Privilege is any unearned benefit, position, power, right, or advantage one receives in society because of their identity. In the United States, privilege is prevalent in the following areas:

  • Ability privilege;
  • Age privilege;
  • Christian privilege;
  • Cis Privilege;
  • Class or economic privilege;
  • Hetero privilege;
  • Male privilege;
  • National origin; and
  • White privilege.

A social construct that divides people into smaller social groups based on characteristics most typically skin color. Racial categories were socially constructed, and artificially created whiteness as one of the elements of the dominant culture. Race was created to concentrate power and advantage people who are defined as white and justify dominance over non-white people. The idea of race has become embedded in our identities, institutions, and culture, and influences life opportunities, outcomes, and experiences. Racial categories change based on the political convenience of the dominant society at a given period of time.

A feeling or understanding that someone or something is important, valued and should be treated in a dignified way.

A person’s physical, romantic, emotional, aesthetic, and/or other form of attraction to others. Gender identity and sexual orientation are not the same. For instance, transgender people can be straight, bisexual, lesbian, gay, asexual, pansexual, queer, etc., like anyone else.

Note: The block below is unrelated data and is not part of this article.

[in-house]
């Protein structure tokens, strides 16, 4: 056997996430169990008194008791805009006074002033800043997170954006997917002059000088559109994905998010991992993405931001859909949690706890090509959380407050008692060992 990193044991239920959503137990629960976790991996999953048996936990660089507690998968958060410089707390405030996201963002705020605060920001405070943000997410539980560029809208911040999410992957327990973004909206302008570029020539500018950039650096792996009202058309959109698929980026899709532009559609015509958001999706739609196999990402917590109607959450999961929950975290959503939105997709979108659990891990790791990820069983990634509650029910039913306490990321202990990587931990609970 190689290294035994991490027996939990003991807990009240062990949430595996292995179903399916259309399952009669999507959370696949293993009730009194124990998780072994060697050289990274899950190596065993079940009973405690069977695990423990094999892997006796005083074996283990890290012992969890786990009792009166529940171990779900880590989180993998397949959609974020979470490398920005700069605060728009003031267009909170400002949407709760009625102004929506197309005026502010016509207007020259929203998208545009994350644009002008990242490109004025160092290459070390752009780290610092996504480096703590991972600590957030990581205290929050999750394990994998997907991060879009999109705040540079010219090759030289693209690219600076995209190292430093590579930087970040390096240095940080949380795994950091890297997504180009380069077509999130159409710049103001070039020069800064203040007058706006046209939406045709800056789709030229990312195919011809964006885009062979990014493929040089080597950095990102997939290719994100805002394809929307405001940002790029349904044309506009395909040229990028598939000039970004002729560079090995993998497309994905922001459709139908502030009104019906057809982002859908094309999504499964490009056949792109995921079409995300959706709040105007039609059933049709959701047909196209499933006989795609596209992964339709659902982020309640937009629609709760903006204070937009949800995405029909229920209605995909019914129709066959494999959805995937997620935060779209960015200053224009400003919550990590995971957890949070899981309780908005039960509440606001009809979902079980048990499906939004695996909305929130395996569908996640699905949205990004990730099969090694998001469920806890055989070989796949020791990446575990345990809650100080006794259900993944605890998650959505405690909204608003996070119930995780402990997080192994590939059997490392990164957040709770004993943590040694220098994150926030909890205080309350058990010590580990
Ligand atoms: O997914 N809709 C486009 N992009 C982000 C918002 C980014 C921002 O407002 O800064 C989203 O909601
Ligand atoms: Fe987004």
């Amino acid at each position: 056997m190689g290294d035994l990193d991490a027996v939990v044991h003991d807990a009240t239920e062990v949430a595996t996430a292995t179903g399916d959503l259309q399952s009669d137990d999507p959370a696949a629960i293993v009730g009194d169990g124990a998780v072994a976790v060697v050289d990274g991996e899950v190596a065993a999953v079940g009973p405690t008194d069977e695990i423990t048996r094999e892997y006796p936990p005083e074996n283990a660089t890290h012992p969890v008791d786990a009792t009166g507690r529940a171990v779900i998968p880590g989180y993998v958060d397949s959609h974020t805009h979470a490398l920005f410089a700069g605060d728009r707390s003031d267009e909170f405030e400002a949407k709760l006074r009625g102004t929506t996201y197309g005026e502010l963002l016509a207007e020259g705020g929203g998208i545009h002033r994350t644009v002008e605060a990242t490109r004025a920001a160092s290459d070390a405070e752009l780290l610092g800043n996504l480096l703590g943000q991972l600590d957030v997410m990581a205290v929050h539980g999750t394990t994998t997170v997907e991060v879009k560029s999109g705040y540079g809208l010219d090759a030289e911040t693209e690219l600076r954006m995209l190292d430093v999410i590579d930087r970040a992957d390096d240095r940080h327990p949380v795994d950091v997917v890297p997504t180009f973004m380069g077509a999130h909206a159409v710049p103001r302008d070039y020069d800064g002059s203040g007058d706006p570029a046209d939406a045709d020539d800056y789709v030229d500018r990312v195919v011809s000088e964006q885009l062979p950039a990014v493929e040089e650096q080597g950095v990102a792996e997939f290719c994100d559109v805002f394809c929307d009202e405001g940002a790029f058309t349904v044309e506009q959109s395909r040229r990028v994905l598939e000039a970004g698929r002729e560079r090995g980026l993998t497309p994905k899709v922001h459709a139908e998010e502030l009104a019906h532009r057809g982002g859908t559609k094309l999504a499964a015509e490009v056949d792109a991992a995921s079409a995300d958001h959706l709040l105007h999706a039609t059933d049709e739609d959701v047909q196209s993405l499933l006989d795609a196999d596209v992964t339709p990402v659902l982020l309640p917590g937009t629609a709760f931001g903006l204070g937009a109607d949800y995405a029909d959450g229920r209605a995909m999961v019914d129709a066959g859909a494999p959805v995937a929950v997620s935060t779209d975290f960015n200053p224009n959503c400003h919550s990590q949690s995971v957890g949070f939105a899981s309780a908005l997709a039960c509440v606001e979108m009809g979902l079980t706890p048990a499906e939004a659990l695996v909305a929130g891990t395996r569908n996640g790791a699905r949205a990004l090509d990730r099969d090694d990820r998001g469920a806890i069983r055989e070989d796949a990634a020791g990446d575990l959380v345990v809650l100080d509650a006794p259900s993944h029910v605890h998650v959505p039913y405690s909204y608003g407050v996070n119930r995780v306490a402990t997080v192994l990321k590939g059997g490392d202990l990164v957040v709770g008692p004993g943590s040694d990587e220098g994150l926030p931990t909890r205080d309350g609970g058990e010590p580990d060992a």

• Aromantic - A person who experiences little to no emotional or romantic to other people. Sometimes aromantic people abbreviate the term to Ace.
  • Asexual - A person who experiences little to no physical attraction to other people. Sometimes asexual people abbreviate the term to Ace.
  • Bisexual - A person who has an emotional and physical attraction to persons of the same and different genders.
  • Gay - A person who is emotionally and physically attracted to someone of the same gender. It is more commonly associated with males or men.
  • Heterosexual - A person who is emotionally and physically attracted to people of the opposite sex.
  • Lesbian - A female or woman who has an emotional and physical attraction for other females or women.
  • Pansexual - A person who is emotionally and physically attracted to individuals of all gender identities and expressions.